Just a couple of days before one of the most important votes in the gay history of Nevada, David Parks stood, as he usually seems to, in the background. As a member of the board of Aid for AIDS of Nevada, he was invited onstage before the kickoff of the annual mid-April AIDS Walk fundraiser. Parks joined his brethren but stood behind the speakers and said nothing.
Nor, for that matter, did anyone say a thing about him or the critical moment for the community. Nobody mentioned that on that Tuesday, the Nevada Senate would vote 12-9 to pass a law creating domestic-partnership rights for same-sex couples. Nobody mentioned that a bill was already before the Assembly to bar hotels and restaurants from discriminating against people based on their sexual orientation. And certainly, nobody from AFAN thought to point a spotlight on the only openly gay elected official in the history of the Silver State, the man without whom none of that or myriad other bits of gay progress—not to mention millions in funding for various HIV/AIDS causes over the years—would have been possible.
As strange as that seems, it did not surprise me. I polled gays at that same AIDS Walk and earlier this month at the city’s gay and lesbian pride festival. Of about 25 people I collared, only three had even heard of David Parks.
Fact is, David Parks does not light up a room when he enters. At the many parties and events where I’ve seen him, he is usually a pleasant but little-noticed presence off to the side hanging quietly with a small group of friends or by himself, swilling a drink to keep himself occupied.
“He’s not really a flamboyant human being, but it adds to it that he is who he is and the way he is,” said Denise Duarte, who helped organize the Equality Days event in April, when gay and lesbian activists lobbied the Legislature in Carson City on their issues.
Funny, that. This is Nevada, home of some of the most flamboyant human beings ever to live, both gay and straight. Yet somehow, our Harvey Milk is this nondescript 65-year-old policy wonk who favors white polos and jeans and who didn’t even want to seek elective office in the first place. Parks’ first brush with politics, in fact, was when the Las Vegas City Council fired him as its budget director in 1984 because he was openly gay. The local newspapers helped slime him, too, making a big deal out of the fact that one of his friends had died and left him in charge of the now-gone gay bathhouse Camp David. These were the earliest days of AIDS hysteria, so a right-wing Mormon city manager could hold a lot of sway in the quest to drive so-called perverts out of their jobs.
Parks moved on. He went to work shortly thereafter in the Clark County Manager’s office before, in 1990, becoming chief financial officer and chief operating officer for the Regional Transportation Commission, gigs that had him in Carson City during legislative sessions dealing with relevant policy issues.
In and among his discussions with legislators about roads, bridges and bus services, he taught them a thing or two about gay people. And in 1993, it was partly his lobbying efforts that convinced the Legislature to decriminalize private gay sex between consenting adults.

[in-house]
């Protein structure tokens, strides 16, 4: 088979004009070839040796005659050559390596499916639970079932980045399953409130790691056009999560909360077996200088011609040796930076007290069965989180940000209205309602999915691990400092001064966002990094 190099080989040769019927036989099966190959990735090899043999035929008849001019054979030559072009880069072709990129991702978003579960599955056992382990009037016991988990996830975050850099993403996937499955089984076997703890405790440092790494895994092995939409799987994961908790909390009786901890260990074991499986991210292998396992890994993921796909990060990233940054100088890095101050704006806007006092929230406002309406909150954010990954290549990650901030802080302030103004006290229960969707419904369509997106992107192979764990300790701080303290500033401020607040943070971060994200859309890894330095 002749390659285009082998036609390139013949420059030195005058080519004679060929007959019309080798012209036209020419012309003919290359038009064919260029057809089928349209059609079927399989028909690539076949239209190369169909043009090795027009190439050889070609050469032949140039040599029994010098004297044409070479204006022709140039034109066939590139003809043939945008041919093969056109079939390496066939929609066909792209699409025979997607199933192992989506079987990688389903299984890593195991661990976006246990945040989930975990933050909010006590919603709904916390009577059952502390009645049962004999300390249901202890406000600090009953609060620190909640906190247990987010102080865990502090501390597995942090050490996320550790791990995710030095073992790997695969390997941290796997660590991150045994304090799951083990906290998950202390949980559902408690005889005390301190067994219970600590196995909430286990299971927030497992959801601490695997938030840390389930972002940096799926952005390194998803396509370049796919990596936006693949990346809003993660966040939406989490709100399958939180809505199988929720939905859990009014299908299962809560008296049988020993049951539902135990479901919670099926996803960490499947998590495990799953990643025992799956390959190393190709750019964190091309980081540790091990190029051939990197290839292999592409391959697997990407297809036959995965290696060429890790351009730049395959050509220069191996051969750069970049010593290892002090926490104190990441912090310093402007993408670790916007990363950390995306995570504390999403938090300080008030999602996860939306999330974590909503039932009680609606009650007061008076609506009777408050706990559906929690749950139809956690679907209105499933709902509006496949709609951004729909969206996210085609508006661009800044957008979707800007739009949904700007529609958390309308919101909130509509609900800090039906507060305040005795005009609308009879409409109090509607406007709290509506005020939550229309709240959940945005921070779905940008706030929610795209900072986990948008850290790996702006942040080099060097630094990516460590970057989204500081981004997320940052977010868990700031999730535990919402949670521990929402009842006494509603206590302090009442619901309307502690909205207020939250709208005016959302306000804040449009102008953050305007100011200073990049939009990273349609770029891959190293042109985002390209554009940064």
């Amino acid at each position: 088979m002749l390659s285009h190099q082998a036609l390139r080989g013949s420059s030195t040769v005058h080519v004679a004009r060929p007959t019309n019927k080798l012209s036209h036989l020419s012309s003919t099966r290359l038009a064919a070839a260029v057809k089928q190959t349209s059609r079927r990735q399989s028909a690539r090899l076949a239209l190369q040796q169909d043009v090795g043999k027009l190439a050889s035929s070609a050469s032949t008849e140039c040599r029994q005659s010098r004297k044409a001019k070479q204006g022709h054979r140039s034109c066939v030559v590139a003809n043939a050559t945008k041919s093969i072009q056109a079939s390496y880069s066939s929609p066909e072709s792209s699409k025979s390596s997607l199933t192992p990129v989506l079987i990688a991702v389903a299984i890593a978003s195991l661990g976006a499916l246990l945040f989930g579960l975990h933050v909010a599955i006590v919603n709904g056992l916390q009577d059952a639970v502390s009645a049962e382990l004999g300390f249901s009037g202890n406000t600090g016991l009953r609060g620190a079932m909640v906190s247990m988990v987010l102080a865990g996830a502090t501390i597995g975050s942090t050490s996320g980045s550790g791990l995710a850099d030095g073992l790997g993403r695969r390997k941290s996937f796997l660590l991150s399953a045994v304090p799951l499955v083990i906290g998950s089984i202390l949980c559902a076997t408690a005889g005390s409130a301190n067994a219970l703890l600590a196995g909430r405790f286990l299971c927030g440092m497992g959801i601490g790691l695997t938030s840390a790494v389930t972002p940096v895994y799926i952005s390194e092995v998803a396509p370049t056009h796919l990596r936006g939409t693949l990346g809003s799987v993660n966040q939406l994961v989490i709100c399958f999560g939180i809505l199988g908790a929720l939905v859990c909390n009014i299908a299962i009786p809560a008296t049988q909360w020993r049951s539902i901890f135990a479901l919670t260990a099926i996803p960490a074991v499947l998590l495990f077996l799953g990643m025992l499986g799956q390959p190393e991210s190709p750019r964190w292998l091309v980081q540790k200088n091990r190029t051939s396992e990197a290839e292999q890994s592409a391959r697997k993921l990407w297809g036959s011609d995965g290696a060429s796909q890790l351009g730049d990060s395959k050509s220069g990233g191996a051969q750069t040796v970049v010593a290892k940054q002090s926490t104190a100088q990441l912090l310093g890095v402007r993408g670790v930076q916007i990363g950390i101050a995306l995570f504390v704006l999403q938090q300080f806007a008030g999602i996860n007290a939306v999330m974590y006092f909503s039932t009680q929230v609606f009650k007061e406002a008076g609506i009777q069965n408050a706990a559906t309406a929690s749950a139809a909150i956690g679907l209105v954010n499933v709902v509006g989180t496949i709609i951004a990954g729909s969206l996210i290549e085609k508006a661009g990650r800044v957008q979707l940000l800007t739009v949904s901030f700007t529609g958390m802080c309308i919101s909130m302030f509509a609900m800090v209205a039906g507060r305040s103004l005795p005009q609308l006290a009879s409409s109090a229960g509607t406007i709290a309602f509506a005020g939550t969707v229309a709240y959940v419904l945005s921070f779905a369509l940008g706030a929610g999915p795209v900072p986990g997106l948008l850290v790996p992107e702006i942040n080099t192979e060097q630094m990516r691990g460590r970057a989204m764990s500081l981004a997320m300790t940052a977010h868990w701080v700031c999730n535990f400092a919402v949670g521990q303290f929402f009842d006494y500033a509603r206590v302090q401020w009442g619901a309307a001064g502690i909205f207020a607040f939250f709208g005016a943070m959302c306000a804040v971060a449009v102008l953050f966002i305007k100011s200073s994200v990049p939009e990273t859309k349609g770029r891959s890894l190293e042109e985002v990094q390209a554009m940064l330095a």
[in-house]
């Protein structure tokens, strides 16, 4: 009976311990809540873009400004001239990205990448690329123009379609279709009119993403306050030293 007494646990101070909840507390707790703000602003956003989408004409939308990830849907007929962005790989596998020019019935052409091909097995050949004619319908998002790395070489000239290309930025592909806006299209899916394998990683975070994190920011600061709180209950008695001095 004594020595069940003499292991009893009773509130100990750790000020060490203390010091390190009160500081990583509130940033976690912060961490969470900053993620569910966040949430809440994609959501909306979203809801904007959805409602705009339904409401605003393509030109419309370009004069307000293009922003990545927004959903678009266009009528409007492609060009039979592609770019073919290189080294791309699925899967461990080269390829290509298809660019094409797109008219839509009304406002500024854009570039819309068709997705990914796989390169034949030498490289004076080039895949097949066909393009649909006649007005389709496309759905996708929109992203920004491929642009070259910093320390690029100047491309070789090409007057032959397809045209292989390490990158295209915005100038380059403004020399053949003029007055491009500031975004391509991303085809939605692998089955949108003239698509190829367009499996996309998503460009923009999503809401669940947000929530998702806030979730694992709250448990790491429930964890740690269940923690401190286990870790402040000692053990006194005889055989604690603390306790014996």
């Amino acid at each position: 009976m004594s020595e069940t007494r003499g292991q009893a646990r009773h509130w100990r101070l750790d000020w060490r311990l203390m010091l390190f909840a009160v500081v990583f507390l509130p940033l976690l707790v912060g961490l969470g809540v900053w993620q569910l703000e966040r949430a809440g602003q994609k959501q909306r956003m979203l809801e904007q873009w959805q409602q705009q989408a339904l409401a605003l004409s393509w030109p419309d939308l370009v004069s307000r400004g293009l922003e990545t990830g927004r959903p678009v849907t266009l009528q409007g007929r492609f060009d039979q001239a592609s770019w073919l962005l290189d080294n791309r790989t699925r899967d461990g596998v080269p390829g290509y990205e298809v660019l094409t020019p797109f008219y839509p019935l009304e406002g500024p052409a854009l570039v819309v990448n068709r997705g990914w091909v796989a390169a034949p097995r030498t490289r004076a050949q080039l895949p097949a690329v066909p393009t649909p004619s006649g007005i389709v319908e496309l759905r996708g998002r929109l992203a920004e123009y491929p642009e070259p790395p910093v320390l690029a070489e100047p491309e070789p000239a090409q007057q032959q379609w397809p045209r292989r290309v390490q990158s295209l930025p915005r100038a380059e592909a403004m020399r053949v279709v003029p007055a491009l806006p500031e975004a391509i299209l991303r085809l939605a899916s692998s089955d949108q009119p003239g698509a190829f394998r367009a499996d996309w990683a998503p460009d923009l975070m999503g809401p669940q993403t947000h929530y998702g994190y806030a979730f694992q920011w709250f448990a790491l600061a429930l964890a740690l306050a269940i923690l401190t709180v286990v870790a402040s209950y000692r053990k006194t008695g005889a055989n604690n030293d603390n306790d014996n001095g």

Still, he had no interest in political office until then-Assemblyman Larry Spitler decided to quit in 1996, and Spitler and state Sen. Dina Titus insisted Parks give it a go.
And so history was made. He won the race in a heavily Democratic district and won four more times, always handily. In 1999, he pushed through a law barring employment discrimination against gays, and in 2003 he got a bill through unanimously that gave adults the right to assign anyone they wished to visit them in hospitals or handle their funerary decisions, small things that made gay life in a state that had just constitutionally barred same-sex marriage a little bit better.
“He’s definitely a revolutionary,” said Kelly McFarlane Smith, publisher of Q Vegas. “Dave is a quiet leader, but he’s definitely a leader ... It’s working, the way Dave is leading us.”
Not only did Parks ascend to the state Senate this year to replace Titus, but he was also one of the few Democrats to be routinely praised for his competence and fiscally conservative ideas by the Las Vegas Review-Journal.
Parks admitted it’s lonely up there in Carson City, having to carry the gay community’s water single-handedly, but he’s done so with a particular energy this session with the two significant bills. Equality Days was helpful, he said, but so, too, has been the wave of victories for marriage-equality advocates, with gay marriage now legal in Connecticut, Massachusetts, Maine, Vermont and Iowa.
His approach earns praise even from those who disagree. Democratic State Sen. John Lee, who voted against the domestic-partnership bill and will be heavily courted to change his vote if divorcing Text-Messager-in-Chief Jim Gibbons vetoes it in the name of “protecting marriage,” had only admiration for Parks.
“He doesn’t really go out of his way to shove anything down your throat,” Lee said. “He throws the issue out there and says, ‘I would like you to consider it.’ He’s not forceful. … If David Parks’ personality were more caustic, he’d probably have a lot harder time on these issues. But he’s a calm man, a very good man.”
“I’m a nuts-and-bolts-type person,” Parks said. “I look at numbers, and I formulate policy. I’m not somebody who gets out in front and makes irrational statements.”
Perhaps in a state known for bombast, Parks’ approach is the best way to foster social change. Maybe the quietest voices in a cacophony have the best chance of cutting through the clutter.